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[NEWS] Industry digest: How women are changing the automotive industry

Industry digest: How women are changing the automotive industry

01 alison jones
Alison Jones is now the senior vice president for the circular economy at Stellantis

Our new Autocar Business columnist on why Stellantis boss Alison Jones is a trailblazer

Ask Alison Jones, the newly promoted senior vice president for the circular economy at Stellantis, what makes a great leader in the rapidly changing automotive world and she will tell you it is someone who is not afraid of the unknown.

“I think it’s a requirement of our industry that you’re comfortable with unpredictability,” she said in a recent interview for a skills research project my company is currently conducting. “You have to be entrepreneurial and inquisitive and be able to lead when you can’t follow a path that has worked previously. To find a path forward, to find the growth, the competitive advantage or the revenue opportunities, you have to be really comfortable with unpredictability and ambiguity.”

Such agile and creative thinking will be much needed in Jones’s new role in charge of Stellantis’s sustainability agenda – her first global leadership position after previously heading up the group’s UK operation.

It will require her to find her own pathway to deliver on the circular economy as part of the drive towards COP26 net zero targets across multiple brands and regions while ensuring a significant commercial return. Along the way, she will need to win over the hearts and minds of governments, unions, suppliers and dealers and bring them into line with her strategy – a hugely challenging task that will make her one of the most powerful and influential players in the global automotive industry.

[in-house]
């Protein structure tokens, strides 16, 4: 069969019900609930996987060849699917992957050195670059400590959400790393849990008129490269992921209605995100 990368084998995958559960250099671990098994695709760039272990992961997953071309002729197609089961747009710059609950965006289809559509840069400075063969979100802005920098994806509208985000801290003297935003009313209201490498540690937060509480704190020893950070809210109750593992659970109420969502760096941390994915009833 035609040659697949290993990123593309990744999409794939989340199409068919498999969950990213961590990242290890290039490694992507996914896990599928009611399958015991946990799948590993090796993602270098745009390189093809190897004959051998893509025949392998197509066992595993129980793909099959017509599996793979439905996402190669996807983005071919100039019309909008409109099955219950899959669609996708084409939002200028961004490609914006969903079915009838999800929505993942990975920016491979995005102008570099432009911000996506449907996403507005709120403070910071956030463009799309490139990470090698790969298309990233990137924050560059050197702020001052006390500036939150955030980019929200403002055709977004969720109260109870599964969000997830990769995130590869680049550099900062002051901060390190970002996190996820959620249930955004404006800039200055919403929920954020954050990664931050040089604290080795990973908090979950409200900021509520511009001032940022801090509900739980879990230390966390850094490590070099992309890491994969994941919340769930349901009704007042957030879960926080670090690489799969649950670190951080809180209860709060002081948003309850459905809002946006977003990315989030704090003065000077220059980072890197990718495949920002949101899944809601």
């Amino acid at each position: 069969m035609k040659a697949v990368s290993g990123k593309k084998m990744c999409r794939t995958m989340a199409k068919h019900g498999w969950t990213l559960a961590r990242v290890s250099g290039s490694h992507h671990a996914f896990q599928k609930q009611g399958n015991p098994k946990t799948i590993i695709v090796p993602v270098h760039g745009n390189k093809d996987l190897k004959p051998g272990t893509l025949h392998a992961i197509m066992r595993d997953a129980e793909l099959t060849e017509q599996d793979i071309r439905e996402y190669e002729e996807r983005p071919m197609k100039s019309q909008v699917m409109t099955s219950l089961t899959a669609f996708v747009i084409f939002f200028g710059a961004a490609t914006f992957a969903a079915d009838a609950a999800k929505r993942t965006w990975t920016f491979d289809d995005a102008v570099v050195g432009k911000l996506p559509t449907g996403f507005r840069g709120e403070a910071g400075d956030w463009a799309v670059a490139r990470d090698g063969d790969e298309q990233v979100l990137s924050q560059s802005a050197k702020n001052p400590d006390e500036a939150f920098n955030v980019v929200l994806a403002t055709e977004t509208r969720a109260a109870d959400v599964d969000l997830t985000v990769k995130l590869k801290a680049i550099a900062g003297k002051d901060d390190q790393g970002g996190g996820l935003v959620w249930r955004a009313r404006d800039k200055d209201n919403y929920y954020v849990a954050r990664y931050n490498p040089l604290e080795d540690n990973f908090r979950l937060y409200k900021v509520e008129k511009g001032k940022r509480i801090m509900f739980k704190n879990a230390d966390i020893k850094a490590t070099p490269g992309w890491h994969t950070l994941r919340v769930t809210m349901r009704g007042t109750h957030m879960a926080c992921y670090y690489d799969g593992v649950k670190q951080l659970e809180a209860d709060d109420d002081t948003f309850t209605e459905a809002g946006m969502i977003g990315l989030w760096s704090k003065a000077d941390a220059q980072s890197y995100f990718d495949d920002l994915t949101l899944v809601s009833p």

Aside from her own achievement as a British woman who has ascended the ladder in a traditionally male-dominated world – and who is also the first female president of the Society of Motor Manufacturers and Traders (SMMT) – Jones’s elevation underlines the changing face of automotive as more and more women step into leadership roles. As a long-standing judge of the Autocar Great Women in the British Car Industry awards, I have seen with my own eyes how the quality of nominees, many of them with 20-year careers in automotive, has risen incrementally.

Part of the reason is that, historically, women have only been able to gain recognition in the automotive sector through their results, rather than relying on their networks to move up through the ranks, so those at the top are there on merit. The ‘old boy network’ remains active but it is also clear that many organisations are now taking a much broader view in terms of finding the best talent for the job.

Covid has certainly accelerated this more enlightened approach. Job candidates have reassessed how they want to work in the future and organisations have had to accept that if they want the best people. A largely passive labour market coupled with skills shortages across automotive and other competing sectors means companies have to be more imaginative and flexible in how they fill their roles.

It has also meant that more women are moving into strategic and technical positions, not just the traditional female stamping grounds of HR and marketing. With Jones now established as a trail-blazing role model for ambitious and talented women, it is a trend that will surely continue.

Lynda Ennis is the founder of the global automotive and mobility executive search company, Ennis & Co

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